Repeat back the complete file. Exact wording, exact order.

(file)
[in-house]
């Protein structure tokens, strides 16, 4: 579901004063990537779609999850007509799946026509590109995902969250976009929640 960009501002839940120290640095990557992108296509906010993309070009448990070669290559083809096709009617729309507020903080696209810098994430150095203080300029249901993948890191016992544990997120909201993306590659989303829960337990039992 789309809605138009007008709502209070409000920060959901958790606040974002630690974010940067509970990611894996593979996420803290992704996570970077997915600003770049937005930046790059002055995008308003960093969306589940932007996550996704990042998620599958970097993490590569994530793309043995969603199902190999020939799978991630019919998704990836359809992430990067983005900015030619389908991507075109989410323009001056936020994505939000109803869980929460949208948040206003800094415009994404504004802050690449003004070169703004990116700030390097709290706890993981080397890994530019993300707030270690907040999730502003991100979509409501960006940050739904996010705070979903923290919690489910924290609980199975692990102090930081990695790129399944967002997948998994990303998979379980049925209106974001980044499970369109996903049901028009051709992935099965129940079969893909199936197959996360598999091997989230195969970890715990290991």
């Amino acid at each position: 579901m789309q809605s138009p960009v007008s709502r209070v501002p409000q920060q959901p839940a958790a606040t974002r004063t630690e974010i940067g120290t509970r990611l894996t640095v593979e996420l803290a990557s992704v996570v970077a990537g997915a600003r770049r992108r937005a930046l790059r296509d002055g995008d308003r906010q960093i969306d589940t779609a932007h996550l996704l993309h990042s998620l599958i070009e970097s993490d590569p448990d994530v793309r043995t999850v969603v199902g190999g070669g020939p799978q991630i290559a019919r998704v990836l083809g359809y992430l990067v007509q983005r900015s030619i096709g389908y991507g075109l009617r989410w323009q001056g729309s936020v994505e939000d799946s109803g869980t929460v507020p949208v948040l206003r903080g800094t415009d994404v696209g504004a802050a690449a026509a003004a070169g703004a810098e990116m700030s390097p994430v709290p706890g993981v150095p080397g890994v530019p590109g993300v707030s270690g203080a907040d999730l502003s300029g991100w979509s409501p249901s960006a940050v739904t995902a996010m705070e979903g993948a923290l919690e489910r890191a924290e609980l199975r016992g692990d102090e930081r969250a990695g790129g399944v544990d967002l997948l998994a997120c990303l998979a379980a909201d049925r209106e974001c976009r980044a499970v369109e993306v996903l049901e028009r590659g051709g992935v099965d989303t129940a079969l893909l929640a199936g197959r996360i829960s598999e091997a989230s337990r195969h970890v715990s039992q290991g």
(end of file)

[in-house]
């Protein structure tokens, strides 16, 4: 579901004063990537779609999850007509799946026509590109995902969250976009929640 960009501002839940120290640095990557992108296509906010993309070009448990070669290559083809096709009617729309507020903080696209810098994430150095203080300029249901993948890191016992544990997120909201993306590659989303829960337990039992 789309809605138009007008709502209070409000920060959901958790606040974002630690974010940067509970990611894996593979996420803290992704996570970077997915600003770049937005930046790059002055995008308003960093969306589940932007996550996704990042998620599958970097993490590569994530793309043995969603199902190999020939799978991630019919998704990836359809992430990067983005900015030619389908991507075109989410323009001056936020994505939000109803869980929460949208948040206003800094415009994404504004802050690449003004070169703004990116700030390097709290706890993981080397890994530019993300707030270690907040999730502003991100979509409501960006940050739904996010705070979903923290919690489910924290609980199975692990102090930081990695790129399944967002997948998994990303998979379980049925209106974001980044499970369109996903049901028009051709992935099965129940079969893909199936197959996360598999091997989230195969970890715990290991």
């Amino acid at each position: 579901m789309q809605s138009p960009v007008s709502r209070v501002p409000q920060q959901p839940a958790a606040t974002r004063t630690e974010i940067g120290t509970r990611l894996t640095v593979e996420l803290a990557s992704v996570v970077a990537g997915a600003r770049r992108r937005a930046l790059r296509d002055g995008d308003r906010q960093i969306d589940t779609a932007h996550l996704l993309h990042s998620l599958i070009e970097s993490d590569p448990d994530v793309r043995t999850v969603v199902g190999g070669g020939p799978q991630i290559a019919r998704v990836l083809g359809y992430l990067v007509q983005r900015s030619i096709g389908y991507g075109l009617r989410w323009q001056g729309s936020v994505e939000d799946s109803g869980t929460v507020p949208v948040l206003r903080g800094t415009d994404v696209g504004a802050a690449a026509a003004a070169g703004a810098e990116m700030s390097p994430v709290p706890g993981v150095p080397g890994v530019p590109g993300v707030s270690g203080a907040d999730l502003s300029g991100w979509s409501p249901s960006a940050v739904t995902a996010m705070e979903g993948a923290l919690e489910r890191a924290e609980l199975r016992g692990d102090e930081r969250a990695g790129g399944v544990d967002l997948l998994a997120c990303l998979a379980a909201d049925r209106e974001c976009r980044a499970v369109e993306v996903l049901e028009r590659g051709g992935v099965d989303t129940a079969l893909l929640a199936g197959r996360i829960s598999e091997a989230s337990r195969h970890v715990s039992q290991g």